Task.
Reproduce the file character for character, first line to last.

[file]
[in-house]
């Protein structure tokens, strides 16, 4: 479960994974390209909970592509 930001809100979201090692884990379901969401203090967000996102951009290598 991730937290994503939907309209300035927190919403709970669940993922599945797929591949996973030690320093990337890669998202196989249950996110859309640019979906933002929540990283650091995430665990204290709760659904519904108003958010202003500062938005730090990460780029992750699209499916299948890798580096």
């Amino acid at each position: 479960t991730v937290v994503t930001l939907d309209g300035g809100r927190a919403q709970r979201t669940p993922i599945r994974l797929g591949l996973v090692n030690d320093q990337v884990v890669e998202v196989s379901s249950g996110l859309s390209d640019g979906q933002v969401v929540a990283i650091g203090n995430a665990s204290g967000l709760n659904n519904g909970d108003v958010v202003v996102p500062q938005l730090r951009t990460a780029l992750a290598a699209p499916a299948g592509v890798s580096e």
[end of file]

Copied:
[in-house]
């Protein structure tokens, strides 16, 4: 479960994974390209909970592509 930001809100979201090692884990379901969401203090967000996102951009290598 991730937290994503939907309209300035927190919403709970669940993922599945797929591949996973030690320093990337890669998202196989249950996110859309640019979906933002929540990283650091995430665990204290709760659904519904108003958010202003500062938005730090990460780029992750699209499916299948890798580096």
């Amino acid at each position: 479960t991730v937290v994503t930001l939907d309209g300035g809100r927190a919403q709970r979201t669940p993922i599945r994974l797929g591949l996973v090692n030690d320093q990337v884990v890669e998202v196989s379901s249950g996110l859309s390209d640019g979906q933002v969401v929540a990283i650091g203090n995430a665990s204290g967000l709760n659904n519904g909970d108003v958010v202003v996102p500062q938005l730090r951009t990460a780029l992750a290598a699209p499916a299948g592509v890798s580096e």